This, and the dogs, is what is apparently supposed to help lead many to convert hard-earned dollars into IditaCoins because, to quote the white paper:
“Let’s face it – crypto and canines have a deep love affair going on. There is a special alchemy between crypto enthusiasts and the adorable dogs interfacing multiple tokens/coins/crypto assets.”
That’s the pitch.
How the market will buy it – not to mention how much it will buy – only time will tell. But L. Sebastian Purcell, the senior advisor to IditaCoin and the “founder of the online crypto trading school TheArtofTheBubble.com,” according to his resume, was today claiming success.
Terra’s LUNA is a South Korean cryptocurrency on which IditaCoin appears to have been modeled. LUNA jumped 20 percent in value in one 24-hour period last week, according to the Motley Fool, a website for investors.
LUNA is also a so-called “stablecoin” cryptocurrency pegged, as the Motley Fool put it, “to traditional assets such as the U.S. dollar.
Iditarod has no such reserves to support anything.
The IditaCoin whitepaper also raises serious questions about the size of the market for an IditaCoin. In trying to hype the offering, the document pitches market demand with a reference to “over 200,000” subscribers to the Iditarod’s newsletter and “15,000-plus paid (Iditarod) race stream subscribers.”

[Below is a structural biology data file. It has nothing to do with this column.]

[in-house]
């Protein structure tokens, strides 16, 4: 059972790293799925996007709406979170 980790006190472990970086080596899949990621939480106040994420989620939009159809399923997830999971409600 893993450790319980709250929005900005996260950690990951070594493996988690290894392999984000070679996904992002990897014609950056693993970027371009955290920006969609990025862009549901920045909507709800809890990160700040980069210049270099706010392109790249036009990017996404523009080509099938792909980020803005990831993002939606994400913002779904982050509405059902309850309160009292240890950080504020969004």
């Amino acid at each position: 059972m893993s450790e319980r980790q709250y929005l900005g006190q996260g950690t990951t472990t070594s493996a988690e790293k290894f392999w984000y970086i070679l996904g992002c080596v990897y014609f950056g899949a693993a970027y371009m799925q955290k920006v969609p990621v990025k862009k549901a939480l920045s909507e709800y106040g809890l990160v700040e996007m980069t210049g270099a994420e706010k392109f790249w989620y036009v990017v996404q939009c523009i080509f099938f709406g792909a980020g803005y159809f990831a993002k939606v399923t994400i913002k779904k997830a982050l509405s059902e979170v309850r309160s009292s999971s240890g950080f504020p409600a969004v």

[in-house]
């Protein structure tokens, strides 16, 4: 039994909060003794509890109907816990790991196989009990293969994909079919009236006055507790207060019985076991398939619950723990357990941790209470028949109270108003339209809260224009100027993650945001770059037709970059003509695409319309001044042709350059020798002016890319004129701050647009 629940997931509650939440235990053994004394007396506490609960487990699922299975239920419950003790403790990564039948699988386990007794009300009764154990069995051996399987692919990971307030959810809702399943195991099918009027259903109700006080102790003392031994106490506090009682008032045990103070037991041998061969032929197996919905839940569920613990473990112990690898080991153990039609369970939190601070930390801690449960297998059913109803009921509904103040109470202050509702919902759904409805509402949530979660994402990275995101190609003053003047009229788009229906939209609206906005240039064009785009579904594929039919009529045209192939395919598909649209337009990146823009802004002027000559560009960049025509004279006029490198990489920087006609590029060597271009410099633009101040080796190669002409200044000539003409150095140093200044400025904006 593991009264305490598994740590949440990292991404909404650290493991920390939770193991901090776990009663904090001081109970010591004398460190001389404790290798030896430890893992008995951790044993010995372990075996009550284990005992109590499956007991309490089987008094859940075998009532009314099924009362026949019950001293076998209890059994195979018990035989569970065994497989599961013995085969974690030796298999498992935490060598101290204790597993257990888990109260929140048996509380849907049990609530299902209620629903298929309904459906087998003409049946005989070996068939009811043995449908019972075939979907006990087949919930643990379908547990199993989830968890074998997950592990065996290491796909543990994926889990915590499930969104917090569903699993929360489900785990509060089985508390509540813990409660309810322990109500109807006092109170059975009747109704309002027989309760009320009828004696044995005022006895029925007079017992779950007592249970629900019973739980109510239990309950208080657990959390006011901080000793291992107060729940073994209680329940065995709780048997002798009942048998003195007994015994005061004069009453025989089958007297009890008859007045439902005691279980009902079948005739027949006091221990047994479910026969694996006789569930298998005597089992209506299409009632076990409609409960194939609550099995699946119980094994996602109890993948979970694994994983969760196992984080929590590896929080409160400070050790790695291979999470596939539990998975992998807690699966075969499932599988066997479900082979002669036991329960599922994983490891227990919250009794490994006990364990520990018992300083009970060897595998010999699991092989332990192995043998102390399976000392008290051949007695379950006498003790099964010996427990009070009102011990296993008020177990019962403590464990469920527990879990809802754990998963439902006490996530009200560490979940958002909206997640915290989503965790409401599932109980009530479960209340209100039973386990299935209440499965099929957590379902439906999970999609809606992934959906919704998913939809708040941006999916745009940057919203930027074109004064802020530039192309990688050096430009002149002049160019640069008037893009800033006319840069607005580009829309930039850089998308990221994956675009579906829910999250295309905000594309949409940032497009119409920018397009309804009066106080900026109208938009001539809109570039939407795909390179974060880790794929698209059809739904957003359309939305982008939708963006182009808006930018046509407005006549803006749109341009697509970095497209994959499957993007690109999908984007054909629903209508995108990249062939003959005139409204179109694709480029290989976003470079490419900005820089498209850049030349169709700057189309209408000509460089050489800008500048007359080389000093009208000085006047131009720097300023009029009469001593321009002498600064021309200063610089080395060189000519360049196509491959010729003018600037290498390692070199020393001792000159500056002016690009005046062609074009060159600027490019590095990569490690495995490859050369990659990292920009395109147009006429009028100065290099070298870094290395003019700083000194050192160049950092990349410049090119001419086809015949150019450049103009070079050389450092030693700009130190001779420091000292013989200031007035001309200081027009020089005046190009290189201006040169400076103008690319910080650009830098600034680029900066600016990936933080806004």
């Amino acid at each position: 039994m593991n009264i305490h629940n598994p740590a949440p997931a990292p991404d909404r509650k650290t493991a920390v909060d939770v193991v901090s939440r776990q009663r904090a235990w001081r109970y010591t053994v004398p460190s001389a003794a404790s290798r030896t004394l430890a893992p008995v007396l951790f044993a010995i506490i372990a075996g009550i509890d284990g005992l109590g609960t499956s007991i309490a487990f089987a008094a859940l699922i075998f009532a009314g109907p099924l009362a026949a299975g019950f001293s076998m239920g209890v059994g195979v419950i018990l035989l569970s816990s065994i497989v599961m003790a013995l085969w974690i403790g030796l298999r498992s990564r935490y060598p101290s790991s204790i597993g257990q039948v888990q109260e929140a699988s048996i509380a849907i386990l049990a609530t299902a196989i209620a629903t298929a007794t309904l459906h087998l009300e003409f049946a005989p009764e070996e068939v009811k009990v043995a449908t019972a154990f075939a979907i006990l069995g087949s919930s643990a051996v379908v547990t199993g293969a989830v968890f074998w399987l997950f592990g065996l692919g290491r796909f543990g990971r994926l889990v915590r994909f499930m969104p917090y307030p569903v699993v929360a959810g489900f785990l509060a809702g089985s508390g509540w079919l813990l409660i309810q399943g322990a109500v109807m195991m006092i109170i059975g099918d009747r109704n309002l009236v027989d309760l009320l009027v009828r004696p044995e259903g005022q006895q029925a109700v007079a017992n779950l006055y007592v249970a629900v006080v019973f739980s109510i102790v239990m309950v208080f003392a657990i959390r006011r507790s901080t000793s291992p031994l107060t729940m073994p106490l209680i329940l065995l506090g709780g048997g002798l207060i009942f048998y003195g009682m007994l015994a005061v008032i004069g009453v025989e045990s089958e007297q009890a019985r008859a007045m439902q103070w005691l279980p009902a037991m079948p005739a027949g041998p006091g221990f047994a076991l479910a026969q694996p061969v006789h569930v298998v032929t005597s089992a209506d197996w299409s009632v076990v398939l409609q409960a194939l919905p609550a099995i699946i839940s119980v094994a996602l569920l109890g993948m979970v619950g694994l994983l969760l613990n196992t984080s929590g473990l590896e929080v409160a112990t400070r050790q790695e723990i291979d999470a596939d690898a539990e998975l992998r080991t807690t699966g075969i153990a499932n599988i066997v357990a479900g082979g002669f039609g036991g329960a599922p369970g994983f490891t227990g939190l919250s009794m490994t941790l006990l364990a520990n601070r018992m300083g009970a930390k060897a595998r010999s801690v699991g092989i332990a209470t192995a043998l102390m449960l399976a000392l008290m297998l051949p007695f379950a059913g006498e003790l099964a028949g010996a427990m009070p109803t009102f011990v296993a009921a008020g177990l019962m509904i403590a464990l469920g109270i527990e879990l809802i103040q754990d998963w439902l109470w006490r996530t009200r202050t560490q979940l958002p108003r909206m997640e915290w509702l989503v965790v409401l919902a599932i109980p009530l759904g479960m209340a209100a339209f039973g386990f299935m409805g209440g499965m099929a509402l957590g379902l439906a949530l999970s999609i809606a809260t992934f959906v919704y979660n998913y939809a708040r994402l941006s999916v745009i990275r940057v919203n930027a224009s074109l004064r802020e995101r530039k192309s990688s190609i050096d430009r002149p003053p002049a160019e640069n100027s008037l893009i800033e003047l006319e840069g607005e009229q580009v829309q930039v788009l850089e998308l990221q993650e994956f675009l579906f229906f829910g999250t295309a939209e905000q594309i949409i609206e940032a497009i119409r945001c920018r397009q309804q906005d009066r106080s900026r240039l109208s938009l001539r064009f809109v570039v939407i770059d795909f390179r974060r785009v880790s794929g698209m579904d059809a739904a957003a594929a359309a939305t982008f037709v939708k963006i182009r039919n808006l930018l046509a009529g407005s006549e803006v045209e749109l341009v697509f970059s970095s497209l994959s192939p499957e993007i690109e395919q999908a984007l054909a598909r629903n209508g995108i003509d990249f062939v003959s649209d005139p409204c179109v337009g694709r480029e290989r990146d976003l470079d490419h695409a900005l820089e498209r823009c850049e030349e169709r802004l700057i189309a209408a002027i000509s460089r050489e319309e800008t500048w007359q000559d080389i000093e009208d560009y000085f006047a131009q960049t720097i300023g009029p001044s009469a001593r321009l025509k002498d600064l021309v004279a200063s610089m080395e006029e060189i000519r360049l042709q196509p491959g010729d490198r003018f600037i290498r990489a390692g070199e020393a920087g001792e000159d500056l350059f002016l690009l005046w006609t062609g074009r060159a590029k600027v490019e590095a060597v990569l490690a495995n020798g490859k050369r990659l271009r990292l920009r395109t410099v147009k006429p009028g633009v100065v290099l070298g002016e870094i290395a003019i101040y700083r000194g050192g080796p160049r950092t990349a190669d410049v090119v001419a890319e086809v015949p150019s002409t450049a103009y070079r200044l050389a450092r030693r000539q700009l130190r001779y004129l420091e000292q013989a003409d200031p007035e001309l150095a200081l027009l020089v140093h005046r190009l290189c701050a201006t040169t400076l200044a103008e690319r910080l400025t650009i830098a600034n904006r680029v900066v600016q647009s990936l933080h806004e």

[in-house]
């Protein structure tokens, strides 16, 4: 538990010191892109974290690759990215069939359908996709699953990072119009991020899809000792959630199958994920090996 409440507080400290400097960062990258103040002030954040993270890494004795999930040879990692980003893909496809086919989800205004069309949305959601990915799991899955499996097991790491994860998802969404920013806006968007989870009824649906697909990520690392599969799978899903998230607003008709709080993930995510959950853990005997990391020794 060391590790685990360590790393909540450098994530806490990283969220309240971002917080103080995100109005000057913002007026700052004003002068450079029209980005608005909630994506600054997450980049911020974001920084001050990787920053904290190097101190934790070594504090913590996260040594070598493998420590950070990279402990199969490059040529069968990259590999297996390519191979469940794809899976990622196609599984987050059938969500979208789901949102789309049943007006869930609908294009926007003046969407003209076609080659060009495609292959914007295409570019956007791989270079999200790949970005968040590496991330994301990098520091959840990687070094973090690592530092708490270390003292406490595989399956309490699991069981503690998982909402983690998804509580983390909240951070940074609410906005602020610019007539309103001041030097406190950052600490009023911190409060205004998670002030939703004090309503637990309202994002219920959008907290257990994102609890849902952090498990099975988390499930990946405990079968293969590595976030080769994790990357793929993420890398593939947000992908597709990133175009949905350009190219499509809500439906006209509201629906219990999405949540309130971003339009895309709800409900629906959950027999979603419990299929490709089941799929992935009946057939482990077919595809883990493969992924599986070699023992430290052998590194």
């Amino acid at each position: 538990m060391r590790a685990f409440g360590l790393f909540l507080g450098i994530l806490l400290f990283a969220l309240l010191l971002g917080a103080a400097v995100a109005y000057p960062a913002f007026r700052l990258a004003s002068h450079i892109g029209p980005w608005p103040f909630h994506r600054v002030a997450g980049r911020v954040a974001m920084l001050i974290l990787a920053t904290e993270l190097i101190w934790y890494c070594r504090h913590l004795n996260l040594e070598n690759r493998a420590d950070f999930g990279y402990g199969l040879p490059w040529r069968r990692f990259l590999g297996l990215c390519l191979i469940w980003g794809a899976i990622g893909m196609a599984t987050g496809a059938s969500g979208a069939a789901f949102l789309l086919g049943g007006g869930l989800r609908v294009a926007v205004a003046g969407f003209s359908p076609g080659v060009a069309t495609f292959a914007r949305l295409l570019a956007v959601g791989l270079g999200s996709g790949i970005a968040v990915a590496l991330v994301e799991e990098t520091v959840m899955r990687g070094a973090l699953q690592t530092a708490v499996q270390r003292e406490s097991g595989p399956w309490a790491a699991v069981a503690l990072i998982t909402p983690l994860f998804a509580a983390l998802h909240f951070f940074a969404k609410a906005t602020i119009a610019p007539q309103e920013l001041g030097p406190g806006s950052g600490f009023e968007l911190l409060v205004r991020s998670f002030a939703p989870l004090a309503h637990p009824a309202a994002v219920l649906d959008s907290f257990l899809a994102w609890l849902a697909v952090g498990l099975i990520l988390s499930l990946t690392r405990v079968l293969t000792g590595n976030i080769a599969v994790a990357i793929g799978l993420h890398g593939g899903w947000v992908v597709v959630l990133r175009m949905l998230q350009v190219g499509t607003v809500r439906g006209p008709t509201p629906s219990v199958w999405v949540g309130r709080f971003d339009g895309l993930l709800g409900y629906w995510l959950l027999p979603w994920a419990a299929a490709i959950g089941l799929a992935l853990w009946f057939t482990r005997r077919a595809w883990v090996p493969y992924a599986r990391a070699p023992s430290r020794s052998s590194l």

Another way of looking at this would be fewer than 201,000 newsletter subscribers and less than 16,000 paid subscribers to the Iditarod Insider at an annual cost of $19.95 to $39.95. If all of those subscribers were buying the most expensive “ultimate” package, Iditarod would be netting about $600,000 revenue – small potatoes, tiny actually, in the world of sports today.
Compare these numbers to the 222 million Americans now believed to be esport gamers, and the $300 million they dump into their sport each year. And Americans, according to Global Sports Matters, are laggards on the global esport stage.